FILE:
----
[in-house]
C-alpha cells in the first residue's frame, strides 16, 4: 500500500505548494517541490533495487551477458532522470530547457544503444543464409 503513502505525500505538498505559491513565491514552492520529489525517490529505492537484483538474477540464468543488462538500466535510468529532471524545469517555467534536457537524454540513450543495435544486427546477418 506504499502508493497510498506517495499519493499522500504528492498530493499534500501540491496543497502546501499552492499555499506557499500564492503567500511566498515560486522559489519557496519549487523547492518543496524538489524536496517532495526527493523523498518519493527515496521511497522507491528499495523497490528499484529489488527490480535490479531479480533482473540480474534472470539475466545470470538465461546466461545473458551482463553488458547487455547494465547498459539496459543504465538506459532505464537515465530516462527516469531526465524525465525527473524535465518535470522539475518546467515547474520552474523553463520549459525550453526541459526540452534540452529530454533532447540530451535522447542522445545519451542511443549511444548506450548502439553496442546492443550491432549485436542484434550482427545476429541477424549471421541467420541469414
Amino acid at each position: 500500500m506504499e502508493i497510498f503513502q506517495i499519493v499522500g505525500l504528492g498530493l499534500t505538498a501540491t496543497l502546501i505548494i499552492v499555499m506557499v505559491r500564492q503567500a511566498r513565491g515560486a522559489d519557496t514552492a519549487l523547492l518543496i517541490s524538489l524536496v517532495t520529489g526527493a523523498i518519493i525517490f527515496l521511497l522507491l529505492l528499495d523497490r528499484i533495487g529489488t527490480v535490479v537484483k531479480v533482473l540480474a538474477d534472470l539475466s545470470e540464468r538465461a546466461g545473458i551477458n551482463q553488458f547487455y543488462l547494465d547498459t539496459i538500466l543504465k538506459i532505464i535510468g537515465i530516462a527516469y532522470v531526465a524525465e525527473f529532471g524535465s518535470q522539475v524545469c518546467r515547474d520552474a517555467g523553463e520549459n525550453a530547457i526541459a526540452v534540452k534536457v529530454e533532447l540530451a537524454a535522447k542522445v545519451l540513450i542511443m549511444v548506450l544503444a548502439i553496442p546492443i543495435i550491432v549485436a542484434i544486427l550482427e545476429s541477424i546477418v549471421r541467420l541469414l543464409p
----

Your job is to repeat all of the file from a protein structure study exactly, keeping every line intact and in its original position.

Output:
[in-house]
C-alpha cells in the first residue's frame, strides 16, 4: 500500500505548494517541490533495487551477458532522470530547457544503444543464409 503513502505525500505538498505559491513565491514552492520529489525517490529505492537484483538474477540464468543488462538500466535510468529532471524545469517555467534536457537524454540513450543495435544486427546477418 506504499502508493497510498506517495499519493499522500504528492498530493499534500501540491496543497502546501499552492499555499506557499500564492503567500511566498515560486522559489519557496519549487523547492518543496524538489524536496517532495526527493523523498518519493527515496521511497522507491528499495523497490528499484529489488527490480535490479531479480533482473540480474534472470539475466545470470538465461546466461545473458551482463553488458547487455547494465547498459539496459543504465538506459532505464537515465530516462527516469531526465524525465525527473524535465518535470522539475518546467515547474520552474523553463520549459525550453526541459526540452534540452529530454533532447540530451535522447542522445545519451542511443549511444548506450548502439553496442546492443550491432549485436542484434550482427545476429541477424549471421541467420541469414
Amino acid at each position: 500500500m506504499e502508493i497510498f503513502q506517495i499519493v499522500g505525500l504528492g498530493l499534500t505538498a501540491t496543497l502546501i505548494i499552492v499555499m506557499v505559491r500564492q503567500a511566498r513565491g515560486a522559489d519557496t514552492a519549487l523547492l518543496i517541490s524538489l524536496v517532495t520529489g526527493a523523498i518519493i525517490f527515496l521511497l522507491l529505492l528499495d523497490r528499484i533495487g529489488t527490480v535490479v537484483k531479480v533482473l540480474a538474477d534472470l539475466s545470470e540464468r538465461a546466461g545473458i551477458n551482463q553488458f547487455y543488462l547494465d547498459t539496459i538500466l543504465k538506459i532505464i535510468g537515465i530516462a527516469y532522470v531526465a524525465e525527473f529532471g524535465s518535470q522539475v524545469c518546467r515547474d520552474a517555467g523553463e520549459n525550453a530547457i526541459a526540452v534540452k534536457v529530454e533532447l540530451a537524454a535522447k542522445v545519451l540513450i542511443m549511444v548506450l544503444a548502439i553496442p546492443i543495435i550491432v549485436a542484434i544486427l550482427e545476429s541477424i546477418v549471421r541467420l541469414l543464409p